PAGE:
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RE: RE: Load Combinations for ASD 9th

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Ralph-

No doubt there are several anecdotal incidences where all possible
conditions will occur simultaneously, but is it prudent to design for this
small probability? Before you answer this question unilaterally, you should
consult with the owner who is paying for your decision. I think we need to
consider that there are situations where structures will fail. I believe
engineers in tornado country have accepted this fact.

But this thread does provoke a thought. I wonder how many structures failed
because they were being re-roofed during the Northridge earthquake (or any
other earthquake for that matter) and the structure failed specifically
because of the fact that the roof live load was not considered. If this
number is known, I wonder how it compares with the buildings that suffered
structural damage due to the fact that there was an incomplete load path
from roof to foundation even though the package of design calculations was
volumnous and apparently considered a very rigorous analysis at the time of
submittal to the building department.

Sorry to get back on this soap box again and I know this has nothing to do
with floating bridges, but no matter how many load conditions we consider
nor no matter how much we bump up the design loads the structure still is a
poor design if there is not a well defined and detailed load path from roof
to foundation.

So, don't we have to ask ourselves which is more important: calculations or
details?

</rant>

Regards,

Bill Allen, S.E. (CA #2607)
ALLEN DESIGNS
Consulting Structural Engineers
Laguna Niguel, CA
http://www.AllenDesigns.com
V (949) 365-5696
F (949) 249-2297

||-----Original Message-----
||From: Rhkratzse(--nospam--at)aol.com [mailto:Rhkratzse(--nospam--at)aol.com]
||Sent: Monday, August 21, 2000 10:02 PM
||To: Bill(--nospam--at)allendesigns.com; seaint(--nospam--at)seaint.org
||Subject: Re: RE: Load Combinations for ASD 9th
||
||
||Bill, I agree, but once in a while something like that
||happens, to wit:
||
||What are the chances of a strong steady wind aligning
||perfectly with a narrow
||inlet at low tide ... and sinking a floating bridge?  Well,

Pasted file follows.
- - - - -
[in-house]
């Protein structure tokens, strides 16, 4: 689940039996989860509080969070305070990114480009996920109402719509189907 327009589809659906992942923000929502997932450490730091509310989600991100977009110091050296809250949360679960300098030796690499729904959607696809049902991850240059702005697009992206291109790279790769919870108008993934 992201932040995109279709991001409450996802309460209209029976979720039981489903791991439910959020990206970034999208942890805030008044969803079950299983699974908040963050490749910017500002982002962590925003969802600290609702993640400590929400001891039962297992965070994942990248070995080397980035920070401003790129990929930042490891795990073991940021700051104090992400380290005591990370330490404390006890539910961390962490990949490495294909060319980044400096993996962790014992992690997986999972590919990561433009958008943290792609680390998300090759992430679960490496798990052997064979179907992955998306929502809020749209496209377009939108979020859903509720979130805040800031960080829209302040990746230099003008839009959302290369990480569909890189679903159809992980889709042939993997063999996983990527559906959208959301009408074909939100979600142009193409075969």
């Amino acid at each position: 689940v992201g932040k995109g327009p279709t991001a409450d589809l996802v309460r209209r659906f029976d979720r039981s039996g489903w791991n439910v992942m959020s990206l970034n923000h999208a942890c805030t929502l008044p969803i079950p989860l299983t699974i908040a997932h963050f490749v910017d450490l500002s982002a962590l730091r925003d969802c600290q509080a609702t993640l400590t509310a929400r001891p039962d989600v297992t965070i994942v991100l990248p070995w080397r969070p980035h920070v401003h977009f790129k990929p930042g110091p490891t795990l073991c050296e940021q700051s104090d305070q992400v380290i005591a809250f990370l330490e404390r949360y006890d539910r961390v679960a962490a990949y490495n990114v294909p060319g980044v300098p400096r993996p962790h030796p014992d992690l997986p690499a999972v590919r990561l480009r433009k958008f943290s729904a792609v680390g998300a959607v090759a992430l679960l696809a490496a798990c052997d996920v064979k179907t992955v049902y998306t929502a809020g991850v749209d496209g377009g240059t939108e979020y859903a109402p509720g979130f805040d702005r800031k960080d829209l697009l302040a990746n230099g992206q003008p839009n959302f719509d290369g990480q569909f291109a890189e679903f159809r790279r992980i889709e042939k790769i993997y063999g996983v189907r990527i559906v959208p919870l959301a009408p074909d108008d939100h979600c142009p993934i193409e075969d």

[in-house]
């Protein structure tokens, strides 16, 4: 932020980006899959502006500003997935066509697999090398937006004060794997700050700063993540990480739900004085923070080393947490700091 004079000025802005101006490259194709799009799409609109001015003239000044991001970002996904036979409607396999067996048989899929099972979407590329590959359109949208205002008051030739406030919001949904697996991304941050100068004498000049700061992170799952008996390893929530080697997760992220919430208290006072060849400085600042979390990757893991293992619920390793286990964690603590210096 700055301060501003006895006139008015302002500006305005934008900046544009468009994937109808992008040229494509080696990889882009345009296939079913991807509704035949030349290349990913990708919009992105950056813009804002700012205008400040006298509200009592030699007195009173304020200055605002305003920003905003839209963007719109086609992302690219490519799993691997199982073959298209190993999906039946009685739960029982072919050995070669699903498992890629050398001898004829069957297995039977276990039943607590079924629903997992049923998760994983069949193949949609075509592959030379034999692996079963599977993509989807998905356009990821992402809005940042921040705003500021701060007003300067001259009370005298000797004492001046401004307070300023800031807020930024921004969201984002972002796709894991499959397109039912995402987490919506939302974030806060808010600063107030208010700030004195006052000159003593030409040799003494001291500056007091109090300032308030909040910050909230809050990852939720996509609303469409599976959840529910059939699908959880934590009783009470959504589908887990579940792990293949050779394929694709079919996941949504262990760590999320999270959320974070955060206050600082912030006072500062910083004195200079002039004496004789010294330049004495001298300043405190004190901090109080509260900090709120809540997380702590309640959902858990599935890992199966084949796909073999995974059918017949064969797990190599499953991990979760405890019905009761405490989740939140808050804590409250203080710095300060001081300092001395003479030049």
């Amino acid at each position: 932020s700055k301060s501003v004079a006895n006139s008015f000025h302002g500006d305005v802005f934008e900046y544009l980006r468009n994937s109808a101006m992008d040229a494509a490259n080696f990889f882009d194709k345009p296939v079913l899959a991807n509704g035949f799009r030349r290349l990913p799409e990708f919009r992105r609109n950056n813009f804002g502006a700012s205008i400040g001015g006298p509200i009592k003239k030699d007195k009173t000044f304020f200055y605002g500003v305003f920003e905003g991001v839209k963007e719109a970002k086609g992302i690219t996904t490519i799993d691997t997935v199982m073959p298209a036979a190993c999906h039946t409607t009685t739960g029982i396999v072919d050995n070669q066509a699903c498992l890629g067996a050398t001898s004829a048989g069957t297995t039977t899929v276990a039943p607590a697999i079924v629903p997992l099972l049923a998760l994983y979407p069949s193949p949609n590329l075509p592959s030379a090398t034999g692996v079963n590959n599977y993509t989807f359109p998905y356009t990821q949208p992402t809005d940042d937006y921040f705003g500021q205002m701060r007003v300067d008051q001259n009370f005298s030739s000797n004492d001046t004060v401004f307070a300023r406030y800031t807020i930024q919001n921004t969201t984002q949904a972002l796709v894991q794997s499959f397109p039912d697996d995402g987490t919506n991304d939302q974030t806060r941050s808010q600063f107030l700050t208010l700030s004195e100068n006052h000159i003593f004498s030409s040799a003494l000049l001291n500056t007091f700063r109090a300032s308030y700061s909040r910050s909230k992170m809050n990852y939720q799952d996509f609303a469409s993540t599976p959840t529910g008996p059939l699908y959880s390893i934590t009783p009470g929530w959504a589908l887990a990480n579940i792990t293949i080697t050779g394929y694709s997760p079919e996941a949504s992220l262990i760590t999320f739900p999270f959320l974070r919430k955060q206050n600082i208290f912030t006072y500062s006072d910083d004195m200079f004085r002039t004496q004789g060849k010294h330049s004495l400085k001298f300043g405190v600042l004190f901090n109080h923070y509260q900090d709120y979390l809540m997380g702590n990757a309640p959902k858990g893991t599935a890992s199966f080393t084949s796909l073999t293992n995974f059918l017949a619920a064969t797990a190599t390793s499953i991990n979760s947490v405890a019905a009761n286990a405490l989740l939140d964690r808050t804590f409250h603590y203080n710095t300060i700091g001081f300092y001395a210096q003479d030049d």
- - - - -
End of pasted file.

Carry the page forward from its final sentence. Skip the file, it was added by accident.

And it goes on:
||it happened to
||the Hood Canal Floating Bridge in Washington (state)
||twentysome years ago.
||If any of those factors had not occurred "just right" the
||bridge would have
||survived.  (The low tide was required to slack the lateral
||anchor cables to
||allow sufficient movement to allow the waves, etc., etc.)  Very small
||probability and I imagine the designers considered it
||practically impossible,
||if they considered that combination at all.
||
||Ralph Hueston Kratz, S.E.
||Richmond CA USA
||
||
||In a message dated 8/18/00 8:17:39 AM, Bill(--nospam--at)AllenDesigns.com writes:
||
||<< Even if you can visualize an earthquake occurring during a
||re-roofing job,
||I
||
||have to ask:
||
||
||What is the probability of THAT happening?
||
||
||Isn't the design level earthquake something like 2%
||exceedance in 50 years?
||
||
||A re-roof occurs every 10-20 years?
||
||
||Are we talking about a 500-1,000 year event for a structure
||that won't last
||
||50 years anyway?
||
||
||Yes, it CAN happen. But, so can an engine falling off an
||airplane hitting a
||
||roof. Are we going to design for THAT?
||
||
||O.K., so my statistical analysis isn't accurate, but you get the idea.
||
||
||IMO, combining wind OR earthquake load with roof live load
||(even 50% roof
||
||live load) is pretty ridiculous.
||
||
||Regards,
||
||
||Bill Allen, S.E. (CA #2607) >>
||


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